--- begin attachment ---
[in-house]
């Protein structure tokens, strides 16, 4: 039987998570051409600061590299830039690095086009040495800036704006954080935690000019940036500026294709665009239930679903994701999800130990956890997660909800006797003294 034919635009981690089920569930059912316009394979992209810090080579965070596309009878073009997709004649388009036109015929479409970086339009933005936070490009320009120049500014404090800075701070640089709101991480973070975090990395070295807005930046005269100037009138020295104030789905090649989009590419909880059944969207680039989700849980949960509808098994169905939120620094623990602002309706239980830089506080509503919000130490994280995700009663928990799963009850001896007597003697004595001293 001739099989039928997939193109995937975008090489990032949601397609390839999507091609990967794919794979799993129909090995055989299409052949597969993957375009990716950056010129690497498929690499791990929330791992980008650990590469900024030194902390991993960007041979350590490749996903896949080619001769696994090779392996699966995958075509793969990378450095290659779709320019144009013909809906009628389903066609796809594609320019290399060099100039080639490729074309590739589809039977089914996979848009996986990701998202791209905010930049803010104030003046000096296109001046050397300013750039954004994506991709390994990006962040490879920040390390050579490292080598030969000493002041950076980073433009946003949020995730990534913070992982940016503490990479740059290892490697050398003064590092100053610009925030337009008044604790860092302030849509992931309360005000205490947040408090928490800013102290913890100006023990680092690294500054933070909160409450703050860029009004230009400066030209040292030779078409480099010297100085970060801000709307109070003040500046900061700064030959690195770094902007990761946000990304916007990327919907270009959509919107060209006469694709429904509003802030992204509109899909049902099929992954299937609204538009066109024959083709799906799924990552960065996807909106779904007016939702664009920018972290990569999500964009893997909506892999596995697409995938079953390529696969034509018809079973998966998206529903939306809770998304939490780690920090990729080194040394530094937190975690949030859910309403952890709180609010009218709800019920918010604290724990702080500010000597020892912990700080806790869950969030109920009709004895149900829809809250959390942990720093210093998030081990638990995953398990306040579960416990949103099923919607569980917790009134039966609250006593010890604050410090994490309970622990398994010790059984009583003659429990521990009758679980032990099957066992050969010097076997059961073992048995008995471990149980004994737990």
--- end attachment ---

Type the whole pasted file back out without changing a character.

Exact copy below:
[in-house]
């Protein structure tokens, strides 16, 4: 039987998570051409600061590299830039690095086009040495800036704006954080935690000019940036500026294709665009239930679903994701999800130990956890997660909800006797003294 034919635009981690089920569930059912316009394979992209810090080579965070596309009878073009997709004649388009036109015929479409970086339009933005936070490009320009120049500014404090800075701070640089709101991480973070975090990395070295807005930046005269100037009138020295104030789905090649989009590419909880059944969207680039989700849980949960509808098994169905939120620094623990602002309706239980830089506080509503919000130490994280995700009663928990799963009850001896007597003697004595001293 001739099989039928997939193109995937975008090489990032949601397609390839999507091609990967794919794979799993129909090995055989299409052949597969993957375009990716950056010129690497498929690499791990929330791992980008650990590469900024030194902390991993960007041979350590490749996903896949080619001769696994090779392996699966995958075509793969990378450095290659779709320019144009013909809906009628389903066609796809594609320019290399060099100039080639490729074309590739589809039977089914996979848009996986990701998202791209905010930049803010104030003046000096296109001046050397300013750039954004994506991709390994990006962040490879920040390390050579490292080598030969000493002041950076980073433009946003949020995730990534913070992982940016503490990479740059290892490697050398003064590092100053610009925030337009008044604790860092302030849509992931309360005000205490947040408090928490800013102290913890100006023990680092690294500054933070909160409450703050860029009004230009400066030209040292030779078409480099010297100085970060801000709307109070003040500046900061700064030959690195770094902007990761946000990304916007990327919907270009959509919107060209006469694709429904509003802030992204509109899909049902099929992954299937609204538009066109024959083709799906799924990552960065996807909106779904007016939702664009920018972290990569999500964009893997909506892999596995697409995938079953390529696969034509018809079973998966998206529903939306809770998304939490780690920090990729080194040394530094937190975690949030859910309403952890709180609010009218709800019920918010604290724990702080500010000597020892912990700080806790869950969030109920009709004895149900829809809250959390942990720093210093998030081990638990995953398990306040579960416990949103099923919607569980917790009134039966609250006593010890604050410090994490309970622990398994010790059984009583003659429990521990009758679980032990099957066992050969010097076997059961073992048995008995471990149980004994737990």